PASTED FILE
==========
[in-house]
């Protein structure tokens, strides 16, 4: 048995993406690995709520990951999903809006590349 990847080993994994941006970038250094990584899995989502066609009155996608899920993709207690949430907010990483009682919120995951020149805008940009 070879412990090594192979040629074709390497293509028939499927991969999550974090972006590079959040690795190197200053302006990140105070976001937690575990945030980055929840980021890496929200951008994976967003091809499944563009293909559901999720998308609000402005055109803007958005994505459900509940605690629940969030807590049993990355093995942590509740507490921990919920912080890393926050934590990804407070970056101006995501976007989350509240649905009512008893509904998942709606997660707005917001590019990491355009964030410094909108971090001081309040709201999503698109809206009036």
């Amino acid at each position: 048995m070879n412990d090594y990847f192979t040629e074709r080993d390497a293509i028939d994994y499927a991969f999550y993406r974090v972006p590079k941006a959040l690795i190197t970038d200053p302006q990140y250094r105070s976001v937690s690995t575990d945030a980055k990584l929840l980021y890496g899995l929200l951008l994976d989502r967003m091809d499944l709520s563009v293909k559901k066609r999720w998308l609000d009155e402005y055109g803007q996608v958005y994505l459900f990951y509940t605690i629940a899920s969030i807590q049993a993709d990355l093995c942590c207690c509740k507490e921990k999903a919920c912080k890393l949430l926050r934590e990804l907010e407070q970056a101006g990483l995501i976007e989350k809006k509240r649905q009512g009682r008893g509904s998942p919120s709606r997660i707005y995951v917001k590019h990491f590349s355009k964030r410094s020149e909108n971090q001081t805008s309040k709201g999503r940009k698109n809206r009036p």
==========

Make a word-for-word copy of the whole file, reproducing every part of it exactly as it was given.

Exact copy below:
[in-house]
């Protein structure tokens, strides 16, 4: 048995993406690995709520990951999903809006590349 990847080993994994941006970038250094990584899995989502066609009155996608899920993709207690949430907010990483009682919120995951020149805008940009 070879412990090594192979040629074709390497293509028939499927991969999550974090972006590079959040690795190197200053302006990140105070976001937690575990945030980055929840980021890496929200951008994976967003091809499944563009293909559901999720998308609000402005055109803007958005994505459900509940605690629940969030807590049993990355093995942590509740507490921990919920912080890393926050934590990804407070970056101006995501976007989350509240649905009512008893509904998942709606997660707005917001590019990491355009964030410094909108971090001081309040709201999503698109809206009036």
């Amino acid at each position: 048995m070879n412990d090594y990847f192979t040629e074709r080993d390497a293509i028939d994994y499927a991969f999550y993406r974090v972006p590079k941006a959040l690795i190197t970038d200053p302006q990140y250094r105070s976001v937690s690995t575990d945030a980055k990584l929840l980021y890496g899995l929200l951008l994976d989502r967003m091809d499944l709520s563009v293909k559901k066609r999720w998308l609000d009155e402005y055109g803007q996608v958005y994505l459900f990951y509940t605690i629940a899920s969030i807590q049993a993709d990355l093995c942590c207690c509740k507490e921990k999903a919920c912080k890393l949430l926050r934590e990804l907010e407070q970056a101006g990483l995501i976007e989350k809006k509240r649905q009512g009682r008893g509904s998942p919120s709606r997660i707005y995951v917001k590019h990491f590349s355009k964030r410094s020149e909108n971090q001081t805008s309040k709201g999503r940009k698109n809206r009036p």